August 31, 2017, 3:30 AM · I was waiting for Carlo to "weigh in"... ;-)
August 31, 2017, 3:35 AM · Do all plastics split easily if not reinforced with fibres?
Edited: August 31, 2017, 4:35 AM · I wonder about the thermal testing. I suppose that it's straightforward to put a few temperature loggers in a case. However, properly defining the environment is much harder to do reproducibly and meaningfully. Heat transfer from the environment to the outer surface of the case can be from thermal radiation, direct sunlight, and natural or forced convection. I'd argue that those processess dominate over heat conduction in the shell material. Natural convection and radiation have a thermal resistance of around 0.1 m2K/W combined, equivalent to centimeters of carbon fiber composite (2 m.K/W) or a cm of wood.
Edited: August 31, 2017, 7:29 AM · From my perspective as a manufacturer, I prefer real world testing over number crunching, and then use the indexes and math to try to understand what I have observed, learn from it, and maybe be able to make a better product.

For example, positioning a case standing up on the sidewalk in direct sunlight at 35°C for a half hour reproduces waiting for a tour bus to show up on a summer afternoon a lot better than placing the case into an industrial oven and setting a thermostat.

The most important thing when doing comparison testing is that the two (or three) cases receive the exact same exposure simultaneously, be it to sunlight in high ambient temperature, or to cold in wintertime.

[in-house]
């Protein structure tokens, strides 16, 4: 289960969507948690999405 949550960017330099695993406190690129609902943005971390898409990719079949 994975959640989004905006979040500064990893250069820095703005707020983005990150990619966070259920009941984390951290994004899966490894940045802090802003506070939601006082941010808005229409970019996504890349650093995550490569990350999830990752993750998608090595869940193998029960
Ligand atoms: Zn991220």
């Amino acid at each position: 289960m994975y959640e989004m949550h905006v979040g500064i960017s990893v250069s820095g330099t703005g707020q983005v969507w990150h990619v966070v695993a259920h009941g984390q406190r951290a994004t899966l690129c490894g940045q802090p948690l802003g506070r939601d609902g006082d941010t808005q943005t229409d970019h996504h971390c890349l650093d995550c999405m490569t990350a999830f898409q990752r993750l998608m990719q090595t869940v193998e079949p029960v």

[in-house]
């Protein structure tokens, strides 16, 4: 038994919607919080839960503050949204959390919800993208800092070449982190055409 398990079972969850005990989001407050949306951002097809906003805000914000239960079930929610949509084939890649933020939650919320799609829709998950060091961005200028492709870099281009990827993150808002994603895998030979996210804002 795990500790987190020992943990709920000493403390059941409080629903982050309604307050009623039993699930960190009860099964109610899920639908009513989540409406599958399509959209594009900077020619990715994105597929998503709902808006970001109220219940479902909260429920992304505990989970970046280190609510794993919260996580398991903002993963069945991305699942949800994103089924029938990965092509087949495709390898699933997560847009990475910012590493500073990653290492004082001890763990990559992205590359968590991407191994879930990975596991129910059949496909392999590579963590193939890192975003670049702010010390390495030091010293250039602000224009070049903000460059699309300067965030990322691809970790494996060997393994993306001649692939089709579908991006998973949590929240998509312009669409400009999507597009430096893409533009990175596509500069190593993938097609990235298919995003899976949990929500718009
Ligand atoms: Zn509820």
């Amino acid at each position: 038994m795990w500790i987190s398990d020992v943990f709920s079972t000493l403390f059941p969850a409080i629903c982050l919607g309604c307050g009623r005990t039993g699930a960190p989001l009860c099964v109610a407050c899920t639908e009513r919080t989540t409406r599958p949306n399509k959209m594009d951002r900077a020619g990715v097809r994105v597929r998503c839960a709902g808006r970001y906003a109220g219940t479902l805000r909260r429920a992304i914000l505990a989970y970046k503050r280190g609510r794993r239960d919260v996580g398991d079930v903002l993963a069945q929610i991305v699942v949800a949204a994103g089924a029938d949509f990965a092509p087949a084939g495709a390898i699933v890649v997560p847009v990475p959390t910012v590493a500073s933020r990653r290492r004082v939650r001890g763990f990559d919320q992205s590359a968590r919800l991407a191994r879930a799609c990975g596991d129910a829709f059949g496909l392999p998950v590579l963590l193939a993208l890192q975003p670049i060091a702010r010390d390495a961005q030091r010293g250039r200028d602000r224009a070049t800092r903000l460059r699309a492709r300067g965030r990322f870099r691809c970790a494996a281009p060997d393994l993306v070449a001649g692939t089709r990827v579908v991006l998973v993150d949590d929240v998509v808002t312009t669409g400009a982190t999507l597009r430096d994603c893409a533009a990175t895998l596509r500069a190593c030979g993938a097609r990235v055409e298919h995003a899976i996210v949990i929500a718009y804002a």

Yes, there is a margin of error, but usually the differences between cases are great enough to root them out, and in addition the tests are always repeated at least twice, looking for the same results.

Doing the repetition, we even used to switch probes to rule out measuring hardware influence, but don't do it any more as the results didn't change.

Edited: August 31, 2017, 6:52 AM · @Michael McGrath. I already do have an Italian leather case but, as it doesn't match every outfit, I thought I would get one in every colour.

That is the argument my wife uses and after all, "what is sauce for the goose is sauce for the gander".

@Dimitri. What colours are available in leather for your cases?

Cheers Carlo

Posted under my own full name in accordance with Vcom's rules.

August 31, 2017, 7:11 AM · Black, dark brown, dark blue leather; beige or medium brown suede (not recommended for the cover).


Edited: August 31, 2017, 7:29 AM · I was thinking jewel colours... they are very in now.

Cheers Carlo

Posted under my own full name in accordance with Vcom's rules

August 31, 2017, 8:41 AM · Dimitri, my point is that the theory tells you which experimental parameters are important to control, not that you should calculate the performance without measurements. Of course, side-by-side experiments are useful for measuring differences, but you can't easily compare new data to old data. For example, foam in a sandwich construction may become less insulating in a few years, but it's difficult to notice without controlled conditions.